Game wardens: Record deer was taken illegallyJanuary 29,2013By Patrick McArdle
STAMFORD - The Vermont Fish and Wildlife Department had good news and bad news for a local hunter in December.
The good news was that the large, trophy-antlered buck that Jim Smith, 47, of Stamford, had harvested in Stamford was the largest taken in Vermont in more than 20 years.
The bad news was that the buck was taken a day after the 2012 rifle season ended so instead of congratulations, Smith is now facing criminal charges for which he is scheduled to be arraigned in Bennington criminal court on Feb. 11.
In a press release, officials with the department said someone had witnessed Smith removing the 10-point buck from the woods on Nov. 26 and then tipped them off.
There was no record of the deer being reported so Vermont Sate Game Wardens Richard Watkin, Kelly Price and David Taddei conducted an investigation.
During an interview on Dec. 19, Smith admitted to killing the deer on the day after rifle season ended but said he had mistakenly believed the season was still open. The antlers, meat and hide were seized by wardens.
Smith has been cited to appear in court for taking a deer during the closed season. If convicted, he could be sentenced to 60 days in prison, lose his right to hunt, fish and trap in Vermont for up to three years and be fined up to $3,000.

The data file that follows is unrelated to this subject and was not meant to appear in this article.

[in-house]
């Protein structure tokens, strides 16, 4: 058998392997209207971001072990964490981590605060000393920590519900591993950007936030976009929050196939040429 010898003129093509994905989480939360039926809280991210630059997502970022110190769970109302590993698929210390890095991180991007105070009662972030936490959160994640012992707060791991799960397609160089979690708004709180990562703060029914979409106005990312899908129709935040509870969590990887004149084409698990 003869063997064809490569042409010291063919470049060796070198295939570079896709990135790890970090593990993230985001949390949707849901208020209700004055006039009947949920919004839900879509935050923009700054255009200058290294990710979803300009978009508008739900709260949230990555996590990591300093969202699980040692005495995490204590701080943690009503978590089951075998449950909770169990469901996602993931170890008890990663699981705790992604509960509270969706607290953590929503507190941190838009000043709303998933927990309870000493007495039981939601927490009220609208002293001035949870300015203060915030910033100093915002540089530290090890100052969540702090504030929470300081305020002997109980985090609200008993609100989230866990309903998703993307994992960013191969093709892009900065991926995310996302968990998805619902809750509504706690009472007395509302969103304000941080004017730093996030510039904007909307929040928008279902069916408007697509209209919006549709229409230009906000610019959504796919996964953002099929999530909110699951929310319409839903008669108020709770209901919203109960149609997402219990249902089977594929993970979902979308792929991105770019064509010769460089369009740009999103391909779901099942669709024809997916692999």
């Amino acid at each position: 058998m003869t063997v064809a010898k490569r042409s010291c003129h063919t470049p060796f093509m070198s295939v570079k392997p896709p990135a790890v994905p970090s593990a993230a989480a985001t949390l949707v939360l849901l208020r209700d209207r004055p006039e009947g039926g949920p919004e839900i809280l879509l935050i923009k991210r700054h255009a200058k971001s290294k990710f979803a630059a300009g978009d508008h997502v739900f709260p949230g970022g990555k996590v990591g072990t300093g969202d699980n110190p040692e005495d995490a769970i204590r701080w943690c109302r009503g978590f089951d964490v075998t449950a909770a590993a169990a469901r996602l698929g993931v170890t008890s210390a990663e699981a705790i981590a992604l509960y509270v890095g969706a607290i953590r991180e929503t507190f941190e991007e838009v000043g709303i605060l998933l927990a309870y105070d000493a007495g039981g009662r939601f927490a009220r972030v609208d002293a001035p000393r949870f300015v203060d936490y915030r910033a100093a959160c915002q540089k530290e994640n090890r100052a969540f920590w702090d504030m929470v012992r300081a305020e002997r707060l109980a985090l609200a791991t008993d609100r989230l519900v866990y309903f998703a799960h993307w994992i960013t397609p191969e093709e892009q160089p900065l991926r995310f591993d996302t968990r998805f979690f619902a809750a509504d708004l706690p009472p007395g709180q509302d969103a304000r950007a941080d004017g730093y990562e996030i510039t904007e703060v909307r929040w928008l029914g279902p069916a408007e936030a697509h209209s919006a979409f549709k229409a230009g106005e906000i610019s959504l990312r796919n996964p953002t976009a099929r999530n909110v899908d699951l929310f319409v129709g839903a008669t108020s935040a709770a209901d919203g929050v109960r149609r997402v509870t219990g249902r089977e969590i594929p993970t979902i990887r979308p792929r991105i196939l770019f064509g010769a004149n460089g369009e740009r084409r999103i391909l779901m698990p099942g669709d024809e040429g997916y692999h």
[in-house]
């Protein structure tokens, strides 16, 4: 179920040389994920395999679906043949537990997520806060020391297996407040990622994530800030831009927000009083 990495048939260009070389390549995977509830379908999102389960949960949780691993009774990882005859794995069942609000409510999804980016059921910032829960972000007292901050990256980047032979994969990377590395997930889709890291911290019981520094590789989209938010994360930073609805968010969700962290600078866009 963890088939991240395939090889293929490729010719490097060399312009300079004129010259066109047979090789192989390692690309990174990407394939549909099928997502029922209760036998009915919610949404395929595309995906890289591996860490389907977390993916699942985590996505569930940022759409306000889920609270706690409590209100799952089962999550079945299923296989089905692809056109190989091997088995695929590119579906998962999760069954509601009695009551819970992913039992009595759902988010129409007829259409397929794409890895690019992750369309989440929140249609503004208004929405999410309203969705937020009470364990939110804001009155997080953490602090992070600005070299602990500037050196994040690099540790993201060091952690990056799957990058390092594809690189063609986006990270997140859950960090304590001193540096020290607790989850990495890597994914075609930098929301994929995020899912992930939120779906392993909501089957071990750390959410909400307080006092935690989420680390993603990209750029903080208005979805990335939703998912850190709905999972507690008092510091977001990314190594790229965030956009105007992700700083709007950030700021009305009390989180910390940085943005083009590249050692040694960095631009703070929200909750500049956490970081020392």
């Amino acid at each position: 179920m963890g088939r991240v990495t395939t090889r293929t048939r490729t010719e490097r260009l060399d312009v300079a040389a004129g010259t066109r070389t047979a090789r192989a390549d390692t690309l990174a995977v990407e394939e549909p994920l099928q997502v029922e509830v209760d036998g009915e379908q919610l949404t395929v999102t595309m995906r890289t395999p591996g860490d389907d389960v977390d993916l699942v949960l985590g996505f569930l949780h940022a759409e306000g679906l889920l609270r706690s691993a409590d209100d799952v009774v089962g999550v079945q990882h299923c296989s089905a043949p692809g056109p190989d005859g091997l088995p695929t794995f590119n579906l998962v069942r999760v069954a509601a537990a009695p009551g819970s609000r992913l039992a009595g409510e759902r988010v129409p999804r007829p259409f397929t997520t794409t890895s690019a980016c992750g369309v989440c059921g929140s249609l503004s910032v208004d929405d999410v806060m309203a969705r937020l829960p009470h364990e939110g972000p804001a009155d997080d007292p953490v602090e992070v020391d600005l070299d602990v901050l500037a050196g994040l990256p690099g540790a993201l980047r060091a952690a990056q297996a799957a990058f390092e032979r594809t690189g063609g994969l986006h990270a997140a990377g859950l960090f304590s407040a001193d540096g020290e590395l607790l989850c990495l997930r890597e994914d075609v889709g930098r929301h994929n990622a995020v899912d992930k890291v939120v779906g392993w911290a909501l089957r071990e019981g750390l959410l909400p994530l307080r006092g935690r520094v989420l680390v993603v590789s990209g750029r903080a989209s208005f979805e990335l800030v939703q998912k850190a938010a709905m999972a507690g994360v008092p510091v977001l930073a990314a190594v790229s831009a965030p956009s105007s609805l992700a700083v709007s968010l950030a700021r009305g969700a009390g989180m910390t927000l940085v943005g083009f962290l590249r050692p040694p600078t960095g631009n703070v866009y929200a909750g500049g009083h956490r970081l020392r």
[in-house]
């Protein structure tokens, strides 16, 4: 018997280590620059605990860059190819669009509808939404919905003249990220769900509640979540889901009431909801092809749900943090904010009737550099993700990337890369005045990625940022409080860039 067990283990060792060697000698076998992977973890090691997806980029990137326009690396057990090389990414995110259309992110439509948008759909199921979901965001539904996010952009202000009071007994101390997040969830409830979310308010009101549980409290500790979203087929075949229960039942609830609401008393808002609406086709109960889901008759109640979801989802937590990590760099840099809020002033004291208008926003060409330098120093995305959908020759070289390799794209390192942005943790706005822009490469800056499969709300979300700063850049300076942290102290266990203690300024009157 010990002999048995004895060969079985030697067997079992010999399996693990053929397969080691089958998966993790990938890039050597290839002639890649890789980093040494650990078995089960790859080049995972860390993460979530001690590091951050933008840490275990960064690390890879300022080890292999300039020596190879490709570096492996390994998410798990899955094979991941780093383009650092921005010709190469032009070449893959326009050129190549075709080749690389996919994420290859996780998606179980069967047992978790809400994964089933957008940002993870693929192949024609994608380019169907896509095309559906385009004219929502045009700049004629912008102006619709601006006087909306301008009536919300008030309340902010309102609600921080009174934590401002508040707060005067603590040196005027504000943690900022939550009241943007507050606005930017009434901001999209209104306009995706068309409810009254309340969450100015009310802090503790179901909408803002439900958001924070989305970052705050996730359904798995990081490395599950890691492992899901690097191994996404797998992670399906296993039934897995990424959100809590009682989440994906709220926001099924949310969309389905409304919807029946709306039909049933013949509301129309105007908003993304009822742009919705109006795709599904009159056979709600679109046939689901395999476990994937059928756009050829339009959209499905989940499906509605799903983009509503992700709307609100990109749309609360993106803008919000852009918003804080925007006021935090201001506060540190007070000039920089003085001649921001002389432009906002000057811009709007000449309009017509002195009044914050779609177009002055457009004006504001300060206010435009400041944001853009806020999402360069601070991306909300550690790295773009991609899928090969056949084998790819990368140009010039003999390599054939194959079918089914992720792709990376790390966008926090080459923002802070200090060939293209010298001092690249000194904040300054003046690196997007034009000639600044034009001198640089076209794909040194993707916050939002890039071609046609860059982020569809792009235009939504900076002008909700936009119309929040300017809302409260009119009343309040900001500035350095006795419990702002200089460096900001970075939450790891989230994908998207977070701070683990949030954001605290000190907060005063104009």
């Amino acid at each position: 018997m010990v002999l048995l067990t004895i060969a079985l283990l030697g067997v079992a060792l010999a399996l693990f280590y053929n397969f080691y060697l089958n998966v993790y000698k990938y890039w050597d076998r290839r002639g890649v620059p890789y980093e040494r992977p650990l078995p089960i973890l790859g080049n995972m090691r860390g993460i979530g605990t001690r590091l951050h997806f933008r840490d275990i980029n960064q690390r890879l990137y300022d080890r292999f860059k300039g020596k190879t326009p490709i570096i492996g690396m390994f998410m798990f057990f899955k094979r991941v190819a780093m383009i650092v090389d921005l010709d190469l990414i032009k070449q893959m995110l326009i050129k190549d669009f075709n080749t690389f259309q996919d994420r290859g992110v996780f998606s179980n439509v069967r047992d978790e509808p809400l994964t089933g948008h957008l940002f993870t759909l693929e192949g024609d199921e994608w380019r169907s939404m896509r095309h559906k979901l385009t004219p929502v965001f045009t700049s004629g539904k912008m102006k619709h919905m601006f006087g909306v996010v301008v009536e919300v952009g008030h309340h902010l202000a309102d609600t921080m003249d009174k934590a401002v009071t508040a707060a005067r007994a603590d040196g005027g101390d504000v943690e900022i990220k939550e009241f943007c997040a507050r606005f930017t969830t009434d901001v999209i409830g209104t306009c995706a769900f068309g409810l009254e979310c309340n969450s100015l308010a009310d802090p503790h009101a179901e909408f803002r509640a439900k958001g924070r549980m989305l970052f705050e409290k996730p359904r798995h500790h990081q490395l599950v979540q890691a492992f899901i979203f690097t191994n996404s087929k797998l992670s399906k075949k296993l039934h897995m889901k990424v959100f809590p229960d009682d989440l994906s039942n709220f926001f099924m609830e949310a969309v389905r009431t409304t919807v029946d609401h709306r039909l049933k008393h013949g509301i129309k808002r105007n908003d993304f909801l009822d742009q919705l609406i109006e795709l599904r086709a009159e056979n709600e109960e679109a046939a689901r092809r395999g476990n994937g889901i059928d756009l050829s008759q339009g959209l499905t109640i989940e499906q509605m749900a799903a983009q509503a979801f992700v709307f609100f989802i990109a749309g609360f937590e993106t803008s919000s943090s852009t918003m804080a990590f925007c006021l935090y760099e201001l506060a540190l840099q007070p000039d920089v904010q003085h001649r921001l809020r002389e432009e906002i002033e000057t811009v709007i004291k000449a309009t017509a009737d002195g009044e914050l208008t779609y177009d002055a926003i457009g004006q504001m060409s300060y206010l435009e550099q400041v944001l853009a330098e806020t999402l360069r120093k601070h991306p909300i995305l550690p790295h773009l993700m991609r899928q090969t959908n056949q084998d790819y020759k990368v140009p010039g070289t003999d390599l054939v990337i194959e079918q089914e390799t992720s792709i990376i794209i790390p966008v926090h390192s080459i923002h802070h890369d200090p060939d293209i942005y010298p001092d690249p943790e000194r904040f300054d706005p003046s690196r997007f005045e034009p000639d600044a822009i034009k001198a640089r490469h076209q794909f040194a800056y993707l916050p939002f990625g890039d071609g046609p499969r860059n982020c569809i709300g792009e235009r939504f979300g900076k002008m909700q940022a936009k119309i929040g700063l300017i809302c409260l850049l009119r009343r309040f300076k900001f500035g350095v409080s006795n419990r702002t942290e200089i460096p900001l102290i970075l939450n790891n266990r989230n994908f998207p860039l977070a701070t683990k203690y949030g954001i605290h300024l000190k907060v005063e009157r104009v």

Curtis Smiley, a lieutenant with the Fish and Wildlife's enforcement division and president of the Vermont Big Game Trophy Club, said the buck would have a Boone and Crockett score of 165 2/8 gross. The Boone and Crockett score, the standard for North American hunters, is based on antler size.
According to Keith Balfourd, marketing director of Boone and Crockett, the score described it would make it the fifth- or sixth-largest buck reported from Vermont since the scoring system began almost 100 years ago.
Vermont doesn't historically produce big-racked, white-tail deer and there are only 13 in Boone and Crockett's record books, Balfourd said.
For the complete story, see Wednesday's Rutland Herald.MORE IN This Just In
- Most Popular
- Most Emailed
- TOMORROW'S HEADLINES TODAY: Highway Trust Fund bill passage Vt. projects are moving forward, about 20 state inmates are seeking clemency through new federal standards and search is on to find temporary member for State Colleges Board of Trustees.
- RICHARD'S POOR ALMANACK: Workers on this day in 1984 in a Cheshire, England, peat bog find well-preserved human remains at least 2,000 years dead, born this day in 1843, Robert Todd Lincoln, eldest son of the president, present at three assassinations.
- TODAY'S WEATHER MINUTE: Rutland Herald content editor Rich Alcott shares local weather information and easily digestible news tidbits: A fiery pit nicknamed the 'Gate of Hell' in the Karakum desert in Turkmenistan has been burning for 40 years.
- TOMORROW'S HEADLINES TODAY: osh O'Gorman reports on the impact of state budget cuts on state colleges, Rutland Town welcomes Donna Zeller as town clerk, Bryanna Allen in Killington for chili cookoff and Haley talks up the big Shrine game with N.H. and Vt.
- TODAY'S WEATHER MINUTE: Rutland Herald content editor Rich Alcott shares local weather information and easily digestible news tidbits: Teddy Roosevelt makes Americans believe the poor, peace-loving, misunderstood piranha is a vicious, dangerous animal.
- RICHARD'S POOR ALMANACK: Teamsters leader Jimmy Hoffa disappears on this day in 1975, on this day in 2003, the last Volkswagen Type I, the Beetle, rolls off the assembly line in Mexico, Ambrose Bierce on the classifications of homicide.